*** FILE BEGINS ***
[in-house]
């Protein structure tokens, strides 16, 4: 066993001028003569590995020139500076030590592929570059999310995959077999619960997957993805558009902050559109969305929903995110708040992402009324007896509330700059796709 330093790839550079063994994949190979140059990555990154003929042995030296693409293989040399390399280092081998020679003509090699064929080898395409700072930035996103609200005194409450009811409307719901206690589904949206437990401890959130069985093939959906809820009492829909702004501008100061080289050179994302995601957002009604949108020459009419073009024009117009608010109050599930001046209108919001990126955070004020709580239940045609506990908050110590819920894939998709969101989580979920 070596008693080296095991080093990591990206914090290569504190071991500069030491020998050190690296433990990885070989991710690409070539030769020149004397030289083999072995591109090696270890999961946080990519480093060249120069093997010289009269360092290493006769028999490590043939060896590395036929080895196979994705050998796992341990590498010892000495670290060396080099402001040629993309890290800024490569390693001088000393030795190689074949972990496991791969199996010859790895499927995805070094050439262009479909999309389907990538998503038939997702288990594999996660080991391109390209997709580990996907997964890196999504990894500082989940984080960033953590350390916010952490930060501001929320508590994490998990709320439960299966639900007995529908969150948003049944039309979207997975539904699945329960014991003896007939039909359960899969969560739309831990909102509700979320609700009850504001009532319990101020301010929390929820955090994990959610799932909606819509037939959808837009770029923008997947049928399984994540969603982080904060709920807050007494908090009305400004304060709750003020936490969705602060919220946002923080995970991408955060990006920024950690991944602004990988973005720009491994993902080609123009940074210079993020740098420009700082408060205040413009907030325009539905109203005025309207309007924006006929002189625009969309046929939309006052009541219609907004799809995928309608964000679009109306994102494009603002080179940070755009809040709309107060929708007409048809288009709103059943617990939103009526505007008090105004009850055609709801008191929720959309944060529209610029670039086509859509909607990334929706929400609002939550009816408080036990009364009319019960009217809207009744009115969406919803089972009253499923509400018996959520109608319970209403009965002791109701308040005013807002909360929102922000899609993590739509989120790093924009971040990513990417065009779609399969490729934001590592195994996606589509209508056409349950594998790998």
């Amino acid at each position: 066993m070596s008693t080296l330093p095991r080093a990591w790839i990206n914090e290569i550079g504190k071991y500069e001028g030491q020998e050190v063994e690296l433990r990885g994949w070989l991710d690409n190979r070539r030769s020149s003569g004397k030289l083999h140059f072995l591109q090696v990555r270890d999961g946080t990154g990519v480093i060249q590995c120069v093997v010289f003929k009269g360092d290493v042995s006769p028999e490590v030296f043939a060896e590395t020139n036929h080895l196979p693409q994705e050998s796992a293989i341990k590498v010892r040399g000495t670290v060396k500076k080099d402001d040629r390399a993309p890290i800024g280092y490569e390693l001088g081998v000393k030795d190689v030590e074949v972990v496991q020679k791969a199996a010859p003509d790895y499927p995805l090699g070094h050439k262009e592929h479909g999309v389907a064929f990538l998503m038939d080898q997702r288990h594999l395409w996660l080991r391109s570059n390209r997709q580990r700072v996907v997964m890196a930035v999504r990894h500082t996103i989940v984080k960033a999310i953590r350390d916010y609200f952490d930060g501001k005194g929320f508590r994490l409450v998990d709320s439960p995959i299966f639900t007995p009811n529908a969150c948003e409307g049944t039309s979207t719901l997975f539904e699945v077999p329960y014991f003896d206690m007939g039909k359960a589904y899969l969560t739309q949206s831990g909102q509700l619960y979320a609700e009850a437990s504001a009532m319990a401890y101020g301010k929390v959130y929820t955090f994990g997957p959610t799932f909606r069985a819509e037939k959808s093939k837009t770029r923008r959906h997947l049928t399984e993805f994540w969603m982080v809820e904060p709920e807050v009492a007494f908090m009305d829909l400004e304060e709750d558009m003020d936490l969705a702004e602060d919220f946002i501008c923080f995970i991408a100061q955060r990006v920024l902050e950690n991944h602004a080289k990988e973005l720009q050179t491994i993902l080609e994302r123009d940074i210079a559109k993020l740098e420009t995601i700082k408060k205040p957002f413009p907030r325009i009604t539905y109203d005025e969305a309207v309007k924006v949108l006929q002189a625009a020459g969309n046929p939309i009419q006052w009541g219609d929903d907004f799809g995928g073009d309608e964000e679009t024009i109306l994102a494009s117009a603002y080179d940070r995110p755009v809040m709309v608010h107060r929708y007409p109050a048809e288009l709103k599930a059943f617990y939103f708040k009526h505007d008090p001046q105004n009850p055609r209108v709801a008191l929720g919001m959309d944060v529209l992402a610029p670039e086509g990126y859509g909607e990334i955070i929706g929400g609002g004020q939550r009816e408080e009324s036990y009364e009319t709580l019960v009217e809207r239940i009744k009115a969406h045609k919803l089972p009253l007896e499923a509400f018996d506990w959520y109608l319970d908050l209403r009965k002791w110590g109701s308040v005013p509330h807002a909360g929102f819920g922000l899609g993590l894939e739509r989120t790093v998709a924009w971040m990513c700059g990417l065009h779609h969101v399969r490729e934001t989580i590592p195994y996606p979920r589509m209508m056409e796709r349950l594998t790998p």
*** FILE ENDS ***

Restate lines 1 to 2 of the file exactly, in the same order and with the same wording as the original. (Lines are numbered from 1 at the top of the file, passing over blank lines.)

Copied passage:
[in-house]
């Protein structure tokens, strides 16, 4: 066993001028003569590995020139500076030590592929570059999310995959077999619960997957993805558009902050559109969305929903995110708040992402009324007896509330700059796709 330093790839550079063994994949190979140059990555990154003929042995030296693409293989040399390399280092081998020679003509090699064929080898395409700072930035996103609200005194409450009811409307719901206690589904949206437990401890959130069985093939959906809820009492829909702004501008100061080289050179994302995601957002009604949108020459009419073009024009117009608010109050599930001046209108919001990126955070004020709580239940045609506990908050110590819920894939998709969101989580979920 070596008693080296095991080093990591990206914090290569504190071991500069030491020998050190690296433990990885070989991710690409070539030769020149004397030289083999072995591109090696270890999961946080990519480093060249120069093997010289009269360092290493006769028999490590043939060896590395036929080895196979994705050998796992341990590498010892000495670290060396080099402001040629993309890290800024490569390693001088000393030795190689074949972990496991791969199996010859790895499927995805070094050439262009479909999309389907990538998503038939997702288990594999996660080991391109390209997709580990996907997964890196999504990894500082989940984080960033953590350390916010952490930060501001929320508590994490998990709320439960299966639900007995529908969150948003049944039309979207997975539904699945329960014991003896007939039909359960899969969560739309831990909102509700979320609700009850504001009532319990101020301010929390929820955090994990959610799932909606819509037939959808837009770029923008997947049928399984994540969603982080904060709920807050007494908090009305400004304060709750003020936490969705602060919220946002923080995970991408955060990006920024950690991944602004990988973005720009491994993902080609123009940074210079993020740098420009700082408060205040413009907030325009539905109203005025309207309007924006006929002189625009969309046929939309006052009541219609907004799809995928309608964000679009109306994102494009603002080179940070755009809040709309107060929708007409048809288009709103059943617990939103009526505007008090105004009850055609709801008191929720959309944060529209610029670039086509859509909607990334929706929400609002939550009816408080036990009364009319019960009217809207009744009115969406919803089972009253499923509400018996959520109608319970209403009965002791109701308040005013807002909360929102922000899609993590739509989120790093924009971040990513990417065009779609399969490729934001590592195994996606589509209508056409349950594998790998």